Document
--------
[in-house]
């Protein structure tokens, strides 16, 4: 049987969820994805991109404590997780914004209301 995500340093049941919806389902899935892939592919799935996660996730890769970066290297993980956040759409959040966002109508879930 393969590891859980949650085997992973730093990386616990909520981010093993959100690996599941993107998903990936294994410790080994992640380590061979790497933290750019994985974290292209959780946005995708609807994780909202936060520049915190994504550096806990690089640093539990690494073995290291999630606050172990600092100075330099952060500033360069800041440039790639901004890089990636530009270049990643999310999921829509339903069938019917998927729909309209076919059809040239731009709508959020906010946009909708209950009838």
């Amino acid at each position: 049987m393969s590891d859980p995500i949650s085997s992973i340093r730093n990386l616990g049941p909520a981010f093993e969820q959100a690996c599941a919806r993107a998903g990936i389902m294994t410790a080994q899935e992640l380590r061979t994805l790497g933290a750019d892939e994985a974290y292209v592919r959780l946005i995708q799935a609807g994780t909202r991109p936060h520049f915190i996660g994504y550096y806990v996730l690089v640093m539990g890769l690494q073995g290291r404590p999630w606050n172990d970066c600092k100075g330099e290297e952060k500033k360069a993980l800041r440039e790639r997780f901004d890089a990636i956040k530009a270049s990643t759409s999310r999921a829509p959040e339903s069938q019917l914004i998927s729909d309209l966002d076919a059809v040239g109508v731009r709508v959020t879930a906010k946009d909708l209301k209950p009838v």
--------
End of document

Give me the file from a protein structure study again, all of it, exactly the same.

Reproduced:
[in-house]
């Protein structure tokens, strides 16, 4: 049987969820994805991109404590997780914004209301 995500340093049941919806389902899935892939592919799935996660996730890769970066290297993980956040759409959040966002109508879930 393969590891859980949650085997992973730093990386616990909520981010093993959100690996599941993107998903990936294994410790080994992640380590061979790497933290750019994985974290292209959780946005995708609807994780909202936060520049915190994504550096806990690089640093539990690494073995290291999630606050172990600092100075330099952060500033360069800041440039790639901004890089990636530009270049990643999310999921829509339903069938019917998927729909309209076919059809040239731009709508959020906010946009909708209950009838």
């Amino acid at each position: 049987m393969s590891d859980p995500i949650s085997s992973i340093r730093n990386l616990g049941p909520a981010f093993e969820q959100a690996c599941a919806r993107a998903g990936i389902m294994t410790a080994q899935e992640l380590r061979t994805l790497g933290a750019d892939e994985a974290y292209v592919r959780l946005i995708q799935a609807g994780t909202r991109p936060h520049f915190i996660g994504y550096y806990v996730l690089v640093m539990g890769l690494q073995g290291r404590p999630w606050n172990d970066c600092k100075g330099e290297e952060k500033k360069a993980l800041r440039e790639r997780f901004d890089a990636i956040k530009a270049s990643t759409s999310r999921a829509p959040e339903s069938q019917l914004i998927s729909d309209l966002d076919a059809v040239g109508v731009r709508v959020t879930a906010k946009d909708l209301k209950p009838v």